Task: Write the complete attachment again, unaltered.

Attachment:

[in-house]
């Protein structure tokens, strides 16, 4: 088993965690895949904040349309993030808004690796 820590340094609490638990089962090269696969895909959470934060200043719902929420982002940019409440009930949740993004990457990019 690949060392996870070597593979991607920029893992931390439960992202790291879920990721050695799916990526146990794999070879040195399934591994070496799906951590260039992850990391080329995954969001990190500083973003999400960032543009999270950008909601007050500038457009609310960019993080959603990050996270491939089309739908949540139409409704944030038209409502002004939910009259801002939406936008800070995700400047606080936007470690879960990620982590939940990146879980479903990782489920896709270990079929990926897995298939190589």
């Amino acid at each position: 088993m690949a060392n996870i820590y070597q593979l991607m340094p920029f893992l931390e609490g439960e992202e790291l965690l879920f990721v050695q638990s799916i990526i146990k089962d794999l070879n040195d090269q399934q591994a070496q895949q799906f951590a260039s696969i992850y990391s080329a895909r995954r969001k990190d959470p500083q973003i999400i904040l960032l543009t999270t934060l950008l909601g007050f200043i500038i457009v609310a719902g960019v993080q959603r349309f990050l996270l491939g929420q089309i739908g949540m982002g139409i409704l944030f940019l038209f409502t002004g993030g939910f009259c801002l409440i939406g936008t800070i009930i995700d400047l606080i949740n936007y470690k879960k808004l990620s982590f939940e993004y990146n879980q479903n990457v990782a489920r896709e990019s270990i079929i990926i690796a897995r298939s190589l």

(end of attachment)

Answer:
[in-house]
């Protein structure tokens, strides 16, 4: 088993965690895949904040349309993030808004690796 820590340094609490638990089962090269696969895909959470934060200043719902929420982002940019409440009930949740993004990457990019 690949060392996870070597593979991607920029893992931390439960992202790291879920990721050695799916990526146990794999070879040195399934591994070496799906951590260039992850990391080329995954969001990190500083973003999400960032543009999270950008909601007050500038457009609310960019993080959603990050996270491939089309739908949540139409409704944030038209409502002004939910009259801002939406936008800070995700400047606080936007470690879960990620982590939940990146879980479903990782489920896709270990079929990926897995298939190589």
């Amino acid at each position: 088993m690949a060392n996870i820590y070597q593979l991607m340094p920029f893992l931390e609490g439960e992202e790291l965690l879920f990721v050695q638990s799916i990526i146990k089962d794999l070879n040195d090269q399934q591994a070496q895949q799906f951590a260039s696969i992850y990391s080329a895909r995954r969001k990190d959470p500083q973003i999400i904040l960032l543009t999270t934060l950008l909601g007050f200043i500038i457009v609310a719902g960019v993080q959603r349309f990050l996270l491939g929420q089309i739908g949540m982002g139409i409704l944030f940019l038209f409502t002004g993030g939910f009259c801002l409440i939406g936008t800070i009930i995700d400047l606080i949740n936007y470690k879960k808004l990620s982590f939940e993004y990146n879980q479903n990457v990782a489920r896709e990019s270990i079929i990926i690796a897995r298939s190589l």